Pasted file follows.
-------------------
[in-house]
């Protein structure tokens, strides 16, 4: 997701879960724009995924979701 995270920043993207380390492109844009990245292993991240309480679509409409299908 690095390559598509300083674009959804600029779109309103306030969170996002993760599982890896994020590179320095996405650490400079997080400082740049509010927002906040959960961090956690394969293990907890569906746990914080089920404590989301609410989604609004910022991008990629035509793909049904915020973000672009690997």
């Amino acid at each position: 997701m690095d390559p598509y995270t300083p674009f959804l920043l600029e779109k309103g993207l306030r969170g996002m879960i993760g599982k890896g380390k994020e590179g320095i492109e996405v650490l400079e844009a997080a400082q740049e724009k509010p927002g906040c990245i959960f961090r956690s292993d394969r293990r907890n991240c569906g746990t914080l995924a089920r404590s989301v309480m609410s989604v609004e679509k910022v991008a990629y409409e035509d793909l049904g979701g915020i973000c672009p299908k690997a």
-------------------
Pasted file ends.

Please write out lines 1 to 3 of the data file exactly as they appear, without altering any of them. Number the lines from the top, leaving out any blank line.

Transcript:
[in-house]
């Protein structure tokens, strides 16, 4: 997701879960724009995924979701 995270920043993207380390492109844009990245292993991240309480679509409409299908 690095390559598509300083674009959804600029779109309103306030969170996002993760599982890896994020590179320095996405650490400079997080400082740049509010927002906040959960961090956690394969293990907890569906746990914080089920404590989301609410989604609004910022991008990629035509793909049904915020973000672009690997």
């Amino acid at each position: 997701m690095d390559p598509y995270t300083p674009f959804l920043l600029e779109k309103g993207l306030r969170g996002m879960i993760g599982k890896g380390k994020e590179g320095i492109e996405v650490l400079e844009a997080a400082q740049e724009k509010p927002g906040c990245i959960f961090r956690s292993d394969r293990r907890n991240c569906g746990t914080l995924a089920r404590s989301v309480m609410s989604v609004e679509k910022v991008a990629y409409e035509d793909l049904g979701g915020i973000c672009p299908k690997a």